4. Bad condition of the brake rotor surface: The presence of debris and the wearing of the brake rotor can leave the working surface damaged. If the wear is extreme the rotor can be destroyed by its friction with the metal backing plate. Also, the accumulation of debris and rust between the brake rotor and pad can cause damage to the rotor’s surface. When you see the rotor’s surface is in a bad state, that’s an indication that a replacement is needed.

5. Below minimum thickness of the brake rotor: When the brake rotor becomes thin and exceeds its minimum thickness, then is a need for substitution. This is to maintain the safety of the vehicle and its passengers. Measurement of the thickness can be done with a brake rotor micrometer. Then you can compare the result with the value in your car service manual.

Other Signs Include;

A pseudo-warped brake rotor: When rusts, stones, or other fragments sit on the wheel hub they may alter the placement of the brake rotor. Thus giving the rotor a warped appearance. Proper cleaning of the wheel hub, the brake rotor, and its mounting surface should help solve this.

Loose hub and brake rotor: When the installation is not properly done, there may be a miss in the tightening sequence. This may cause pulsations and vibrations of the brake rotors. Proper tightening by a professional should solve this.

Brake rotors are vital to maintaining the safety of a vehicle. Therefore, you should pay good attention to them. A bad brake rotor should not be managed by replacing it accordingly.

How Long Do Brake Rotors Last

Steel brake rotors should last about 60,000 to 70,000 miles and carbon-ceramic rotors a car’s lifetime. However, this is subjected to variation based on some factors. The durability of brake rotors is based on you, the driver, your vehicle, and the rotors. How you drive influences how long your brake rotors will last. 

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If you are always on high speed your rotors work harder and can wear faster. The weight of your car also plays a role in the rotor’s durability. Heavy vehicles put more work on their brakes when trying to come to halt. This work in turn tells on the brake rotor. Also, a good quality brake rotor is more durable.

What Causes A Bad Brake Rotor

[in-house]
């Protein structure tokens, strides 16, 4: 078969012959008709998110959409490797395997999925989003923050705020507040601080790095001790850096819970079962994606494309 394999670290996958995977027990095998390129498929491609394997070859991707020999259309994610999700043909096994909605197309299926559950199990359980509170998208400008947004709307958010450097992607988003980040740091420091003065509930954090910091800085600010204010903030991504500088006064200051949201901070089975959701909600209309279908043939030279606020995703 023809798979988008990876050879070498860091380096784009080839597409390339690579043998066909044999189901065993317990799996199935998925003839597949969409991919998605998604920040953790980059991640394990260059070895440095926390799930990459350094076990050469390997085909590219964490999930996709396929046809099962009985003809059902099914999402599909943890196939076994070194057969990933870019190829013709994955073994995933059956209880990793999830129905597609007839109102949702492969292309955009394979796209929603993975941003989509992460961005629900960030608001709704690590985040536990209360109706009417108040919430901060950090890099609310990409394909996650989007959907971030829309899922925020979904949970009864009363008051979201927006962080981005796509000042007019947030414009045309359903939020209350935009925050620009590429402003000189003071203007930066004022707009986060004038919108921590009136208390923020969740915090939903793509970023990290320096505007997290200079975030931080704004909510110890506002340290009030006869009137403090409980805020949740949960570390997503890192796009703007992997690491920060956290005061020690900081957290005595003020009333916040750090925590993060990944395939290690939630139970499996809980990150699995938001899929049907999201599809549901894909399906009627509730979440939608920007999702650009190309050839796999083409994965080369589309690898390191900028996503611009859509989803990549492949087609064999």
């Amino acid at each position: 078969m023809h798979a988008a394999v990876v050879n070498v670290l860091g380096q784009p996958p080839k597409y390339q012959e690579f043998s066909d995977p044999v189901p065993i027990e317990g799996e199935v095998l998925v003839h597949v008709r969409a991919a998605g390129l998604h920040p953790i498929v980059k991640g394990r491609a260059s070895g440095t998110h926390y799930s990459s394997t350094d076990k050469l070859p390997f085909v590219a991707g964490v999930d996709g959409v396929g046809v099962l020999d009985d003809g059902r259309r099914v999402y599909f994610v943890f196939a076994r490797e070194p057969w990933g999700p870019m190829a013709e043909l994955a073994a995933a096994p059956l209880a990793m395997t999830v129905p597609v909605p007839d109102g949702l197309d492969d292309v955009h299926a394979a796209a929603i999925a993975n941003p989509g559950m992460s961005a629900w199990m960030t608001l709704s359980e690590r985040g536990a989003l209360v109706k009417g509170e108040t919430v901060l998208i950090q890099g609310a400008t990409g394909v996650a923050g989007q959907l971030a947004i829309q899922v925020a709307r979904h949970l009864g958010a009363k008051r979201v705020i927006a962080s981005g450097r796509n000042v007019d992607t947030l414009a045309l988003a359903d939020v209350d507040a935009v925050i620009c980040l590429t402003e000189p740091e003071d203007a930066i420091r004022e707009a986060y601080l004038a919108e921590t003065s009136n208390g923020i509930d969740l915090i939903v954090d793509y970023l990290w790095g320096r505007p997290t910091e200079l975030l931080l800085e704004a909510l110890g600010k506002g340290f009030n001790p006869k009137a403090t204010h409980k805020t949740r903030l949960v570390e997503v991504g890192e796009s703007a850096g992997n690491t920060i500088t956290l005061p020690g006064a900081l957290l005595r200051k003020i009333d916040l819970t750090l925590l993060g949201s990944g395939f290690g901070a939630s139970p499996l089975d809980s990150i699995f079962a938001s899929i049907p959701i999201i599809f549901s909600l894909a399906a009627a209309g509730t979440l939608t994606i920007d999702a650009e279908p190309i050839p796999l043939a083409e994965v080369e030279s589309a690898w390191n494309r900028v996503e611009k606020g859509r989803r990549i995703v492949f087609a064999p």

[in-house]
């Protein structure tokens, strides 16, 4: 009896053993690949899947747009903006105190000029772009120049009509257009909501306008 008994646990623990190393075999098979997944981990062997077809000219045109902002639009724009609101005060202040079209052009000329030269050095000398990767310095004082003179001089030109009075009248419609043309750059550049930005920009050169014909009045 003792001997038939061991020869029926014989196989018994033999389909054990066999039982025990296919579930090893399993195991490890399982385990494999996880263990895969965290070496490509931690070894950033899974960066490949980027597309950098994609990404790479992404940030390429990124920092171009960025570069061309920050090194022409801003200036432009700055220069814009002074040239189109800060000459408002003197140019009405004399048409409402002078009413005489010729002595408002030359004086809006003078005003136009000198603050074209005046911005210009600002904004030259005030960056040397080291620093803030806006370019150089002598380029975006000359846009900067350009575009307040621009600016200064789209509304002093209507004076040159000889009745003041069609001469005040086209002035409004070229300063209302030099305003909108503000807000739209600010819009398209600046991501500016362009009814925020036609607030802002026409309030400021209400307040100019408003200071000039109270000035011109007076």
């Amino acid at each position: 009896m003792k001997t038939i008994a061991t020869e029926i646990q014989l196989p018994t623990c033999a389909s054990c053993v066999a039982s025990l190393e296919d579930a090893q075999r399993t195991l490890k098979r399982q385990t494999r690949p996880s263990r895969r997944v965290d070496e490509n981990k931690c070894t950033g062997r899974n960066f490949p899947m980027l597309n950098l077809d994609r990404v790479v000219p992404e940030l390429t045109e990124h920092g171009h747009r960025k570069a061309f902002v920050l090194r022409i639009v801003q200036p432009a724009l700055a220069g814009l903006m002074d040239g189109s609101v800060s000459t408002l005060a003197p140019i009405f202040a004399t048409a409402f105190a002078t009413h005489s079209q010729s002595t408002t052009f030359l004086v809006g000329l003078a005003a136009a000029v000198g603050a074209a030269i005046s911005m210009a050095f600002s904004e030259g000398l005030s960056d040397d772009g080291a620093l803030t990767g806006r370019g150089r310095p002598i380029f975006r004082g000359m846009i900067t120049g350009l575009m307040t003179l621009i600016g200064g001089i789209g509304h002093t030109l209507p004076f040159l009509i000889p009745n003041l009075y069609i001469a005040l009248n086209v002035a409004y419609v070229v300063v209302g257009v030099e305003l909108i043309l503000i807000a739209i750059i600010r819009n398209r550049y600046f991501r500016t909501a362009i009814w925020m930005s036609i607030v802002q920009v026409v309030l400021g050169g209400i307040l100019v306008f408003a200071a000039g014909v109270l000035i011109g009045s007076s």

Oftentimes, a bad brake rotor is a direct result of how you drive and hit on the brakes. The wear may be from regular sudden stops especially when on high speed. When pressure is suddenly applied on the brakes heat is generated from the grinding of the brake pad and the rotor. This heat if regular can cause the rotor to wear. 

Also, a worn brake pad can damage the brake rotor. This is because as the pad thins out, its metal is exposed. Then the collision of the rotor and the metal pad can result in cracks on the rotor.

Can You Drive With A Bad Brake Rotor?

No, you should not drive with a bad brake rotor. It is neither safe for you nor the people around you. If your brake rotors present with signs of a failure or you know it is bad then you shouldn’t drive it. Instead, you should contact an automobile mechanic to have it checked and replaced immediately. Driving impedes the efficacy of the entire brake system. Thus driving such is a big risk.

What Is The Cost Of Replacing A Brake Rotor?

On average the price of a brake rotor per axle is between 200 and 400 dollars. Labor usually costs about 150 dollars. Hence, for a brake rotor replacement, you may be spending about 300 to 600 dollars. However, this price is dependent on your vehicle’s model. A rotor replacement for a racing car costs more than a regular car.

Do You Replace Brake Rotors Each Time Brake Pads Are Replaced?

Brake pads wear sooner than brake rotors. If your rotors are still in a good state you don’t have to change them. This is because rotors are generally made to last longer than pads. Not less than 60,000 miles for steel rotors and longer for carbon-ceramic rotors. However, when changing your brake pads thoroughly check your brake rotors and be sure they are in a good state. But when you change your brake rotor you should also change your brake pad and inspect your tires. 

What Happens When You Do Not Change A Bad Rotor?

A major consequence is the failure of the anti-lock brake system. When this occurs you are in danger of driving the vehicle.


Brake rotors are part of the car brake system and they don’t wear easily. However when they do you should replace them immediately to maintain safety.